Report on Asynchronous Backchannel

We started out with a definition of backchannel that we found on Wikipedia:
Backchannel is the practice of using networked
//computers// to maintain a real-time online conversation alongside live spoken remarks. The term was coined in the field of Linguistics to describe listeners' behaviors during verbal communication, //Victor Yngve//1970.
The term "backchannel" generally refers to online conversation about the topic or the speaker. Occasionally backchannel provides audience members a chance to
//fact-check//the presentation.

First growing in popularity at technology conferences, backchannel is increasingly a factor in education where
//WiFi// connections and //laptop// computers allow students to use ordinary chat like //IRC// or //AIM//to actively communicate during class.
Twitter is also widely used today by audiences to create backchannels at technology conferences. When audience members add an event hashtag to their tweets (for example, #w2e was the hashtag used for the Web 2.0 Expo New York in 2009), anyone can run a Twitter search to review all the backchannel tweets related to that event.

Backchannel has been, at times, confused with social networking. At its best, the back channel could not be used as a successful method of social networking. It is, instead, a learning tool that can be used synchronously (during) or asynchronously (after the fact) of a presentation, training session, or conference.

Social networking is defined on Wikipedia as the following:


A social network service focuses on building online communities of people who share interests and/or activities, or who are interested in exploring the interests and activities of others. Most social network services are web based and provide a variety of ways for users to interact, such as e-mail and instant messaging services.
The main types of social networking services are those which contain category divisions (such as former school-year or classmates), means to connect with friends (usually with self-description pages) and a recommendation system linked to trust. Popular methods now combine many of these, with
Facebook and Twitter widely used worldwide; MySpace and LinkedIn being the most widely used in North America; Nexopia (mostly in Canada); Bebo, Hi5, StudiVZ (mostly in Germany), iWiW (mostly in Hungary), Tuenti (mostly in Spain), Decayenne, Tagged, XING; Badoo and Skyrock in parts of Europe; Orkut and Hi5 in South America and Central America; and Friendster, Mixi, Multiply, Orkut, Wretch, Xiaonei and Cyworld in Asia and the Pacific Islands and Orkut and Facebook in India.
There have been some attempts to standardize these services to avoid the need to duplicate entries of friends and interests (see the
FOAF standard and the Open Source Initiative), but this has led to some concerns about privacy.

Note the references to IRC, AIM, and Twitter. These are primarily considered social networking tools so it is important for us to recognize the difference between backchannel for social interaction and using it as a learning/educational asset.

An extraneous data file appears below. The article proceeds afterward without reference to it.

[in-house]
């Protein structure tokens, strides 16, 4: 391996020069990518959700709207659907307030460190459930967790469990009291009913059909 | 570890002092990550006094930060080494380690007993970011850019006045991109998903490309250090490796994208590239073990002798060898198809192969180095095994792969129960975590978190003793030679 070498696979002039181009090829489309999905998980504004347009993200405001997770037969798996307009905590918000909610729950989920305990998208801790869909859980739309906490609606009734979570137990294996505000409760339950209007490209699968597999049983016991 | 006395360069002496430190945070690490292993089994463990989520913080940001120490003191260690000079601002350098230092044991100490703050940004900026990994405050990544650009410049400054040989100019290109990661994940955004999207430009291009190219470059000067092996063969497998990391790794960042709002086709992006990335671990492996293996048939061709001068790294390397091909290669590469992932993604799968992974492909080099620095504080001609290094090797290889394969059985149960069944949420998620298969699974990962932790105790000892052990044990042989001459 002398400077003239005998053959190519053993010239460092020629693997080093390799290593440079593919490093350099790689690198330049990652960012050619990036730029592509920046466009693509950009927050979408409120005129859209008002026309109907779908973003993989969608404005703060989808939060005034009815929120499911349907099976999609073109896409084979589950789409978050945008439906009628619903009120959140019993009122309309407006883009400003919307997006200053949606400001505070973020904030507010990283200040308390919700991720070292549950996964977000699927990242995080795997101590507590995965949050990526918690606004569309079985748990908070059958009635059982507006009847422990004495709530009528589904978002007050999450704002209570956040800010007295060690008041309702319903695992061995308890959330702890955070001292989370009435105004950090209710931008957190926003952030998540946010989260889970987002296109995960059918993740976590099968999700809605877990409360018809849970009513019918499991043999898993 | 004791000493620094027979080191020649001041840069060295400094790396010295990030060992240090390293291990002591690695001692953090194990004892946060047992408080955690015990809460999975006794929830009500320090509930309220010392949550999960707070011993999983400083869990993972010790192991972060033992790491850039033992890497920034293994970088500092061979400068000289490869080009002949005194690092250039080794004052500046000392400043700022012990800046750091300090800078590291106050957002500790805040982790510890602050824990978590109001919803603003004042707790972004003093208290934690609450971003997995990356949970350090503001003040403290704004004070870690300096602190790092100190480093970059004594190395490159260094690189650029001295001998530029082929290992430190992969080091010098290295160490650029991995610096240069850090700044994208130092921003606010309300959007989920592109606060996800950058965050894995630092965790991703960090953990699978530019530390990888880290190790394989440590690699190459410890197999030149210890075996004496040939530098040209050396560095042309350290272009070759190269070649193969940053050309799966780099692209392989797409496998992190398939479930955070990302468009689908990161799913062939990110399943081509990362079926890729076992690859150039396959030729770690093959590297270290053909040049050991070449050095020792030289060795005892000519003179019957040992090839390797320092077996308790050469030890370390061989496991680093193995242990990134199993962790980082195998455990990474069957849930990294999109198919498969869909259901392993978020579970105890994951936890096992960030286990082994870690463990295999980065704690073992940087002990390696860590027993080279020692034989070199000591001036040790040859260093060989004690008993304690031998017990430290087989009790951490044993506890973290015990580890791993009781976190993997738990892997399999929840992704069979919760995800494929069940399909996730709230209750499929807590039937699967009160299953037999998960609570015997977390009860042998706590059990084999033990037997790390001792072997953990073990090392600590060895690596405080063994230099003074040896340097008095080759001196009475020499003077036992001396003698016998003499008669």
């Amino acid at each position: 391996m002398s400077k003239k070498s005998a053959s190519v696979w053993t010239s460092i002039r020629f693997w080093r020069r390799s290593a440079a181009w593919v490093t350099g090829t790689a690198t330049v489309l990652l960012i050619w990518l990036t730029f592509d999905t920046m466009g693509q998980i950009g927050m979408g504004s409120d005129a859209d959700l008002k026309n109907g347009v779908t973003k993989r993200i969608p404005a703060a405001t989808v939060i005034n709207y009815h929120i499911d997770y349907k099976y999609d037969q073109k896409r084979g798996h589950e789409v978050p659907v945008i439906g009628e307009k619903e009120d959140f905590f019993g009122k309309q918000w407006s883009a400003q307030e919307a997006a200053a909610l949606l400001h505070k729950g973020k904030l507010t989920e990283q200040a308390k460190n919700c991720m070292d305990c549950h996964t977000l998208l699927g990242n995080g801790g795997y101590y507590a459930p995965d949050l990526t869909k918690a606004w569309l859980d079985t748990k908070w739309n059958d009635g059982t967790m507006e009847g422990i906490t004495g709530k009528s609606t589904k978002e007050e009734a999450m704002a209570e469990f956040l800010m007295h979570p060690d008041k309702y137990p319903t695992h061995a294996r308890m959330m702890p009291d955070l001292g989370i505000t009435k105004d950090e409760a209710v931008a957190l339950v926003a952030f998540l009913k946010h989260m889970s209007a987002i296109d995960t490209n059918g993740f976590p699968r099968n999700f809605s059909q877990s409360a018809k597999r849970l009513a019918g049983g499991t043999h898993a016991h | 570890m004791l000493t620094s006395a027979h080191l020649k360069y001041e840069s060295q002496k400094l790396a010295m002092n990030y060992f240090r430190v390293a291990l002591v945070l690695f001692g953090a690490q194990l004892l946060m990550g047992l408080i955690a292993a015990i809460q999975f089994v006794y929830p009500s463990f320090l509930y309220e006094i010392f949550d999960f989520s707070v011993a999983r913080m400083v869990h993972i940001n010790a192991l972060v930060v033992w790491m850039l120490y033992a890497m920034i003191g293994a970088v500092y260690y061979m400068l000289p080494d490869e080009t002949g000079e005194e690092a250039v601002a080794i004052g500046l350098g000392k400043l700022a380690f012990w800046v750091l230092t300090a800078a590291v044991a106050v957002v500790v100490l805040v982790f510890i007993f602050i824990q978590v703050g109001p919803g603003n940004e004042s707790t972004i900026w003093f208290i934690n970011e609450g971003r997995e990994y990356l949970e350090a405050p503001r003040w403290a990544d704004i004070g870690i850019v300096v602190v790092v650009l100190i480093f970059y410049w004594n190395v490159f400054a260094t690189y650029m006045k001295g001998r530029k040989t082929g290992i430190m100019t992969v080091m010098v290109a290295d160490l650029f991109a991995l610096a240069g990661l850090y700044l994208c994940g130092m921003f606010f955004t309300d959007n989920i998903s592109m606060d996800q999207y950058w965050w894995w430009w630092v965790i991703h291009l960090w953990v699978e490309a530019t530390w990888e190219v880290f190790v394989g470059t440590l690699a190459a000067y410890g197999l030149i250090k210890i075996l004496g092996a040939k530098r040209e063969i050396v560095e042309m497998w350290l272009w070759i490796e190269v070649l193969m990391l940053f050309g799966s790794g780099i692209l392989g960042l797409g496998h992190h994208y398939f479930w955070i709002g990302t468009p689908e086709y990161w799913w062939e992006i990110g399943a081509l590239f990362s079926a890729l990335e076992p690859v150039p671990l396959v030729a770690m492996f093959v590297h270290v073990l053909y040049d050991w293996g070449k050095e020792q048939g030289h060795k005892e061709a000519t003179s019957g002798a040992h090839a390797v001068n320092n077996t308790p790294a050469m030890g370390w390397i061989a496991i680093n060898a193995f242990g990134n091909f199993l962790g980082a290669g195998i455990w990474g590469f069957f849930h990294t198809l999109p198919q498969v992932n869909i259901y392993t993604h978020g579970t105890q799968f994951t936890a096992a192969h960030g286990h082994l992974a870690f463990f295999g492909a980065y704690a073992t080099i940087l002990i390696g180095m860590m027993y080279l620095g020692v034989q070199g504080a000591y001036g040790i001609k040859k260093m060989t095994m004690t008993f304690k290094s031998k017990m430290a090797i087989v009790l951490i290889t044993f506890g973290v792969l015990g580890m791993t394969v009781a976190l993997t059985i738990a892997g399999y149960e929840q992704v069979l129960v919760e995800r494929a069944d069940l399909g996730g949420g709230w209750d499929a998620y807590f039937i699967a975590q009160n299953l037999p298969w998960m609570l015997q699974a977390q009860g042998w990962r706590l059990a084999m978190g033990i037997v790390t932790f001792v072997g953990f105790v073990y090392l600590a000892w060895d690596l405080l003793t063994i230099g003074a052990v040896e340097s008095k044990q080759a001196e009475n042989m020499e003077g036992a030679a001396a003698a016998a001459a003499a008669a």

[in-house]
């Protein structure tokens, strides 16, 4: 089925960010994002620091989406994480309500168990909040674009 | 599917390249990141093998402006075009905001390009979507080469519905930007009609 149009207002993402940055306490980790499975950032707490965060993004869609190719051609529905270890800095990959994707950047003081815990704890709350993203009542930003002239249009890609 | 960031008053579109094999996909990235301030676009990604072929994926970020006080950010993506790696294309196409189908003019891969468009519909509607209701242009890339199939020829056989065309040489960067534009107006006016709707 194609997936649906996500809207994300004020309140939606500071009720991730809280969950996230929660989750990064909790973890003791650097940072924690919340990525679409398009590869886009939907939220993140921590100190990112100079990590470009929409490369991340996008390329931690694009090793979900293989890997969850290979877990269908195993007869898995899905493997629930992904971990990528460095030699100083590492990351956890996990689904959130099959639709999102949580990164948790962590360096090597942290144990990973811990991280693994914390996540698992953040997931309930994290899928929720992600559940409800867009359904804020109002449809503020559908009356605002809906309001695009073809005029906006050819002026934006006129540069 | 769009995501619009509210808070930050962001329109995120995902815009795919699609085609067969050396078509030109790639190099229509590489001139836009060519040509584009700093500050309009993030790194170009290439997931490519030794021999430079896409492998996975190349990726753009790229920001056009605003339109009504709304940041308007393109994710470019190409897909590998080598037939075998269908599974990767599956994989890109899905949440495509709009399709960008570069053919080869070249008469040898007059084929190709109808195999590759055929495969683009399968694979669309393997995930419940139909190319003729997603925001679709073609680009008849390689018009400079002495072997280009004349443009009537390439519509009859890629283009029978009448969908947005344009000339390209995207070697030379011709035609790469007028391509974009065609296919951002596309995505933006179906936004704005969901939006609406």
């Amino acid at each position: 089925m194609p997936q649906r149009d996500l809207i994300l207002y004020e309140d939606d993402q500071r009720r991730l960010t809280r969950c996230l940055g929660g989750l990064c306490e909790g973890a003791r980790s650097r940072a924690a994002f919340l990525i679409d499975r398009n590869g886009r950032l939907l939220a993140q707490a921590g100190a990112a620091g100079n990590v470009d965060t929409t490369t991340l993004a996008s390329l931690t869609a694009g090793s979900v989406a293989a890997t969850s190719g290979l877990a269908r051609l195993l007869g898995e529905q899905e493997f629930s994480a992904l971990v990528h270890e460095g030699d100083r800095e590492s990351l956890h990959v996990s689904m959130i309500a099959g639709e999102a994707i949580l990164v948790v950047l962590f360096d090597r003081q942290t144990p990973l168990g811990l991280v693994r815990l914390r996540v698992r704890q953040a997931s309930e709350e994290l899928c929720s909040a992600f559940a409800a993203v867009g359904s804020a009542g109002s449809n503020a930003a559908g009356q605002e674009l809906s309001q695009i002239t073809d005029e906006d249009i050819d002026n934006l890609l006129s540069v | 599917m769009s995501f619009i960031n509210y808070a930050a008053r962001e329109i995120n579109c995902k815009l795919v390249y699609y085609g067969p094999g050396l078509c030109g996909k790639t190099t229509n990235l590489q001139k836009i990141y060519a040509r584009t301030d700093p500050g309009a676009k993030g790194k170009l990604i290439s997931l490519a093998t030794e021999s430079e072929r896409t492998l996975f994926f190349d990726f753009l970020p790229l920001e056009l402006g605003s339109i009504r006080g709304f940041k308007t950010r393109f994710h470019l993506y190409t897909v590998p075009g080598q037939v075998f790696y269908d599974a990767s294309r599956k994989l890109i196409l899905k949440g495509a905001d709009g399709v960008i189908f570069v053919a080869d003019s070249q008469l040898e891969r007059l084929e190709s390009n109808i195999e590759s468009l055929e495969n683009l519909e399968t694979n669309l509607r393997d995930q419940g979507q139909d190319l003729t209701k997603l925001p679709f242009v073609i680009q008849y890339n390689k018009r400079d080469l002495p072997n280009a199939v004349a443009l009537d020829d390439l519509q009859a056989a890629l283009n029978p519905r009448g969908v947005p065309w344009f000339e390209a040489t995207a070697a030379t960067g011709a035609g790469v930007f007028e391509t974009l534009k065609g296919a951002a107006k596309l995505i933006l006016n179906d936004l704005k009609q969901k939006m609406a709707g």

[Is asynchronous backchannel less likely to be used for social networking because it is done after-the-fact? Or could it be just as easily used as a ‘resource’ for connecting with others for social reasons?]
It could start as a means of social interaction and evolve into discussions on the identified topic or vice versa.
- We need to identify:
- the resources for our subject (our research)
- the reasons for posing the questions as we did on our survey
- the results of our survey and what we learned given the reasons for posing the questions.

Resources for our study included:
Two Wikispaces for review courtesy of Mike Baker and Chris Champion
Educon Wiki
KTI 2009 Wiki

Contact Information

Mike Baker mbaker@sssd.k12.pa.us
Chris Champion chris@champion.net

Additional Resources
Definition of Back-channeling- by wikipedia
Multi-tasking and the Backchannel: Powerful learning or more noise- article discussing if backchanneling is more learning or not


Pictures of backchannel

Here’s an example of one sort of backchannel using a wiki.

back.JPG

Here’s an example of backchannel using text messaging with cell phones:


the_backchannel.JPG


This screen shot is taken from the Website (as you can see) but it shows graphically how backchannel can be done using cell phones in real time. This site also shows (by the very fact that we’re viewing it and writing about it) that asynchronous backchannel can be used as well.

Tips and Tricks for using Wikispaces

Our wiki is https://id880sue.wikispaces.com/
We have been using our wiki for communication, discussion, and posting related information for all to see. Basically we’ve used it as a repository for all information we can find about backchannel.

Wikispaces Info
Embedding a Google Docs Form into a webpage: Brief Tutorial
Google Docs Tutorial
Google Docs
Cover It Live


We designed a survey for distribution to groups to determine how users felt toward asynchronous backchannelling.

Here is the link for the survey - http://www.surveymonkey.com/s/S7K5WZ7